ABOVE: Kim Dorland, FUKD, 2015, oil, acrylic, ink and spray paint on paper, 40 x 60 inches, courtesy of the Angell Gallery (Lot 31, donated by the artist, estimate: $11,900)
Last week, I received an email asking if I’d be interested in writing about Casey House and Art with Heart. Being familiar with the them, I quickly agreed.
First, a little bit about Casey House:
Founded in 1988, Casey House is a specialty hospital committed to providing compassionate, inspired health care to people living with HIV/AIDS. Originally a hospice, it has evolved through the years to include home care and outreach programs in the Toronto area.
And now, a little bit about Art with Heart:
Casey House’s signature fundraising event, Art with Heart is an annual contemporary art auction and reception. Now in its 22nd year, the event features some of Canada’s most celebrated artists along with some top-notch emerging talent.
In preparing this post, I was given the opportunity to speak with one of my favorite artists, Kim Dorland. I’ve written about him in the past, so I was super excited to talk to him about Art with Heart, Casey House, and the piece he has graciously donated. Below, is a brief Q&A I had with him last night:
This is the 7th time you’ve donated to Art with Heart. How did you come to be involved with them and Casey House?
One of the first paintings I ever showed was with Art with Heart, back in, gosh, that would have been back in 2004. I think the painting was listed for $500 and if I remember correctly, it failed to sell. They approached me or my gallery, and you know, I’ve always felt very comfortable donating a painting to them.
Charity is obviously important to you. Has your involvement with organizations such as Art with Heart shaped your artistic practice, or any of the relationships you have within the arts community?
Well, I get hit up for charitable stuff all the time and I actually try to donate to as many people as I can because it’s a nice way to give back. But with Art with Heart, it’s first up.They always get a yes from me (I’ve had to turn down a few this year just because I’m so busy with shows and stuff). Obviously it’s a great cause, but also, they are such a pleasure to deal with. So it’s kind of an easy yes.
Why did you decide to donate the piece FUKD to this years auction?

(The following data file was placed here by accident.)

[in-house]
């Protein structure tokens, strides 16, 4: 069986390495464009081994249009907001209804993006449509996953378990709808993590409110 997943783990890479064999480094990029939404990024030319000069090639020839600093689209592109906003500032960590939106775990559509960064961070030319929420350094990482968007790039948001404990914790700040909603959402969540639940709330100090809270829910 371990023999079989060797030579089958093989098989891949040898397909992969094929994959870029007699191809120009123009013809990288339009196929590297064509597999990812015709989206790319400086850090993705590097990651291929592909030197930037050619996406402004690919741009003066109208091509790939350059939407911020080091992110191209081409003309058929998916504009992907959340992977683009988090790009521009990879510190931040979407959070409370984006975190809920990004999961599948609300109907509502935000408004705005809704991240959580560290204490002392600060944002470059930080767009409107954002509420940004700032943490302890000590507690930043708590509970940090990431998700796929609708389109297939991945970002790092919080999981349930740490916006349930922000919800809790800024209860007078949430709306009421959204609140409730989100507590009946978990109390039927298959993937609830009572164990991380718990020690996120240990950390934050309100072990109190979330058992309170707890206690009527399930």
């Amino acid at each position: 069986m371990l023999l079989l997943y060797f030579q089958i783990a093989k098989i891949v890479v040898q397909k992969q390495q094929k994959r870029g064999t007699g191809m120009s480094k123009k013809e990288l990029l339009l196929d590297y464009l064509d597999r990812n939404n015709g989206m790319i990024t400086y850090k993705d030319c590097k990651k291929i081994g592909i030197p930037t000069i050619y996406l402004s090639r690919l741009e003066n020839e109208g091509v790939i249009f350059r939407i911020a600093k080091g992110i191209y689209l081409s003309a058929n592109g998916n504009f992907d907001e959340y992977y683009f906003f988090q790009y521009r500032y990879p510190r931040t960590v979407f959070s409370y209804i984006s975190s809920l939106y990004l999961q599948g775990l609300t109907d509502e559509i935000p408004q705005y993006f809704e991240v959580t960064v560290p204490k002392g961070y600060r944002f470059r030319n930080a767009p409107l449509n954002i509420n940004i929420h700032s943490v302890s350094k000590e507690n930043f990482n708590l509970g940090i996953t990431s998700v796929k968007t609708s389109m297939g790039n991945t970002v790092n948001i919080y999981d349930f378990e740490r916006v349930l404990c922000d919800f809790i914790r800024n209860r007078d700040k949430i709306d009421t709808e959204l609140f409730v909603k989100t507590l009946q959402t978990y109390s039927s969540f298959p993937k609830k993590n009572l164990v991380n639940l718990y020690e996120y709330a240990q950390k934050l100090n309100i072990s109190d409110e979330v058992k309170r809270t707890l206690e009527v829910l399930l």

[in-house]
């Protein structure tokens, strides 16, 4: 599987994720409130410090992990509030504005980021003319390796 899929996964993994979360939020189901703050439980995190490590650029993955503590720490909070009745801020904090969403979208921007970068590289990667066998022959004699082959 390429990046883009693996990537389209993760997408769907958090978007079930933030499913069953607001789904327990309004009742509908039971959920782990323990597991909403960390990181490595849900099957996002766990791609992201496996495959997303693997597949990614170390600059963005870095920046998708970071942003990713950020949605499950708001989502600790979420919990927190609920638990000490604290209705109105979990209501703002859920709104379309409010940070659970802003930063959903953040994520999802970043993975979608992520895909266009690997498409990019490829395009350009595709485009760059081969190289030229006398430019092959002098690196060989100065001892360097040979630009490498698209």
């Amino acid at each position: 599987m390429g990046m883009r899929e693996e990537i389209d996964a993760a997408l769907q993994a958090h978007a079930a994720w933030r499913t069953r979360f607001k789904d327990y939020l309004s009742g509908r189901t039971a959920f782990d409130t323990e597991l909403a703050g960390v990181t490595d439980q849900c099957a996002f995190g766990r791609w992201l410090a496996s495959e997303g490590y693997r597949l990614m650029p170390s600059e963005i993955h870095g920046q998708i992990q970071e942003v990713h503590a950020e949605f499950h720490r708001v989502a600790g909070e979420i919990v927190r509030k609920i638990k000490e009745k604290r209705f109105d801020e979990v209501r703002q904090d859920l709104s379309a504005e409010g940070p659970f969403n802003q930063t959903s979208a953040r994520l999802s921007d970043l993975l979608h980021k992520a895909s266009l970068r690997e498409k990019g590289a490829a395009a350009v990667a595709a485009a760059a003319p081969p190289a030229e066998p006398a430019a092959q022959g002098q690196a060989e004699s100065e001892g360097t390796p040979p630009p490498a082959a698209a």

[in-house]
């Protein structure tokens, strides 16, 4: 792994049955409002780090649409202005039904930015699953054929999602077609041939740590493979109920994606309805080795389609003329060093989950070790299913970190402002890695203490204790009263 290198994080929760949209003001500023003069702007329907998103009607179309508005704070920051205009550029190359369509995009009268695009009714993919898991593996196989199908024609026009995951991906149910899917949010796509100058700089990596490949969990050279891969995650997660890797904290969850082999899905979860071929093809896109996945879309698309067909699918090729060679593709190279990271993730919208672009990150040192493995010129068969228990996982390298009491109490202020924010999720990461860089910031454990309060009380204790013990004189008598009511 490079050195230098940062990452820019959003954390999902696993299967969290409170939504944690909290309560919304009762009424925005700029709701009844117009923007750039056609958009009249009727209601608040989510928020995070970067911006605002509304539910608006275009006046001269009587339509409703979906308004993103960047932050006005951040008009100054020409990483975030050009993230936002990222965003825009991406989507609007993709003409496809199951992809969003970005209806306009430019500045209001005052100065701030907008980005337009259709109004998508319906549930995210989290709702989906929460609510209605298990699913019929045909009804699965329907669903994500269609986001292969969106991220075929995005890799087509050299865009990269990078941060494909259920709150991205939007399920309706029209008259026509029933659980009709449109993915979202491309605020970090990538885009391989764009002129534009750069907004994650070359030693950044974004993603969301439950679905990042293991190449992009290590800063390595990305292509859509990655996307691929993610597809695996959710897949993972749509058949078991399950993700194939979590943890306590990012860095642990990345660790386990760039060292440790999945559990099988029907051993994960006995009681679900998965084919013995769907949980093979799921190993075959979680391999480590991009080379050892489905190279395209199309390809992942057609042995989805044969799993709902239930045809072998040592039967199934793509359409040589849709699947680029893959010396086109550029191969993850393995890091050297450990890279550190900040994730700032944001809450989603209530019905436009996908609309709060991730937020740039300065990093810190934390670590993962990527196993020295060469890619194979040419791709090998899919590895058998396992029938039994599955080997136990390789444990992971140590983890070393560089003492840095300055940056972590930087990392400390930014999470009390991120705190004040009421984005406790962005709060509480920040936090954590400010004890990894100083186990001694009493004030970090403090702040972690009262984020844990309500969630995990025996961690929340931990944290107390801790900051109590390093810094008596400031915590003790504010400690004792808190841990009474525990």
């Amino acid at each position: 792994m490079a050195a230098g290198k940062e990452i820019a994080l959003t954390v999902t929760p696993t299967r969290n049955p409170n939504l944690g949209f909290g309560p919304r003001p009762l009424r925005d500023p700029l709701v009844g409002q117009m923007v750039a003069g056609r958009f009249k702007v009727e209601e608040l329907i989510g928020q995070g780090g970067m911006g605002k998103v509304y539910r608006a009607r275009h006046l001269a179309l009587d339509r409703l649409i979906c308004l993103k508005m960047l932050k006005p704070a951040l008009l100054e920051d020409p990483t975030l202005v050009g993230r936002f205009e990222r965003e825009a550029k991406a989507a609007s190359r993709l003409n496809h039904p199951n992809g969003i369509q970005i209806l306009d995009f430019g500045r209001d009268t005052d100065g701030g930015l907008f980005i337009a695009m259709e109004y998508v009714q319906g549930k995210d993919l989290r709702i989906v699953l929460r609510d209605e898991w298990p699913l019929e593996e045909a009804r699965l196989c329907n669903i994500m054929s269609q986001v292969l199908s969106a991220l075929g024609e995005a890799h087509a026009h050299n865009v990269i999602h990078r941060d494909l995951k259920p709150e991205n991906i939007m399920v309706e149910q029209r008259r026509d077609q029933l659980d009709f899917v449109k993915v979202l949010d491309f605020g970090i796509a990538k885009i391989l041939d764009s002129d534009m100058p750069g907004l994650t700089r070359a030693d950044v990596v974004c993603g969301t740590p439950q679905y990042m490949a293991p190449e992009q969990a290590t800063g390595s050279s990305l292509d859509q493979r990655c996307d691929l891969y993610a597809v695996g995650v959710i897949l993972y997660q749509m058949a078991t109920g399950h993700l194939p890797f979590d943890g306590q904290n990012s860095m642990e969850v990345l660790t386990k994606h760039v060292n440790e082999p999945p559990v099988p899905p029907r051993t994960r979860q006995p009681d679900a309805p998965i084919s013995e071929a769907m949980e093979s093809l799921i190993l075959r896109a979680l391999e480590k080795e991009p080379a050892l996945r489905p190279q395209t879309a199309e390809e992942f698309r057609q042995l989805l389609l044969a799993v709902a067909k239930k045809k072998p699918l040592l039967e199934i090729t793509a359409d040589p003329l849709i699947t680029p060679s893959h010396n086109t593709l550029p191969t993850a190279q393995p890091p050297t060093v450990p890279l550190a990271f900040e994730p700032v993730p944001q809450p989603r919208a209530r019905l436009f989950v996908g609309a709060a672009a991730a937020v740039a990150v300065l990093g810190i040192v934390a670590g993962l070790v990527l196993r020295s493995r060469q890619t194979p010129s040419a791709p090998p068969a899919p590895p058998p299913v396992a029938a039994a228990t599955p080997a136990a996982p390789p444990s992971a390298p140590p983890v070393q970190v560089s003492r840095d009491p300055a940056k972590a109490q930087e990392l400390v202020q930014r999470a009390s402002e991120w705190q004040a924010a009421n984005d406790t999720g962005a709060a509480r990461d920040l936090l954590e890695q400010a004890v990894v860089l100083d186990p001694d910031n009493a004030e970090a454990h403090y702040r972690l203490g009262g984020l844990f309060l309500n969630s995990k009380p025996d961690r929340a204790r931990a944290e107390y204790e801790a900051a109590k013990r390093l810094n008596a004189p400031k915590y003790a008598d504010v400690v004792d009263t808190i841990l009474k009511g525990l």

Ha, ha, yeah, well, I always try to give a larger piece. The nice thing with a painting like FUKD is that it’s a work on paper so I think the price is a little more available for people. Therefore, I feel like Casey House is going to get a better result with it. And also, I was really happy with the piece. I did a number of works on paper this year and I felt like it was probably the strongest one.
FUKD contains trees that appear to have been vandalized (or graffitied). Is the scene you’ve painted metaphorical, or have you come across this type of destruction in your travels?
Ha, ha, sorry, the reason I titled it that, and I don’t know if this matters, but, it’s a double-edged title because it’s FUKD f,u,k,d but it’s also Fuck You Kim Dorland which I think is funny. It’s a little bit funny to me. I have seen that kind of destruction in my travels, but the other side of that is that’s a fairly prevalent scene throughout my body of work, that defacing of nature. So, I think people who know my practice and know my body of work are going to recognize that scene pretty well.
You mention in your statement (on the Art with Heart website) that nature plays a defining role in our identity, and that you are fascinated by the way our presence is eroding something that was once pristine. Are there places you’ve visited through the years where you’ve witnessed destruction occurring over time?
Well, there is a place called Waskesiu Lake in northern Saskatchewan, and certainly what used to be a pretty pristine landscape has changed completely. The water level is way higher now, it’s buggy, and it’s cool all summer. So, it’s kind of turned from a place that we used to adore going to, to a place that’s not as pristine as it once was.
Would you say that paintings like this are a ‘call to action’ for your viewers? What would you like them to take away from the viewing experience?
Well, first and foremost, I’m a painter and my my job is painting, so I want them to enjoy it on an aesthetic level. Somebody asked me once if my works are political, and the political is there, but I try not to make it the first component of the work because then something else happens with it. So I don’t know that it’s a ‘call to action’. The sentiment is there, but it’s not the first thing that I think the viewer is going to see with the work.
So what’s next? Solos? Group Shows?
I have a solo show here in Vancouver at Equinox Gallery in the Spring. I’m slated for a solo show in Toronto next fall, and I’m in a group show in Los Angeles this spring too.
Art with Heart takes place October 6, 2015 at the Carlu (reception 5:30pm / live auction 7pm). You can purchase tickets to the event here.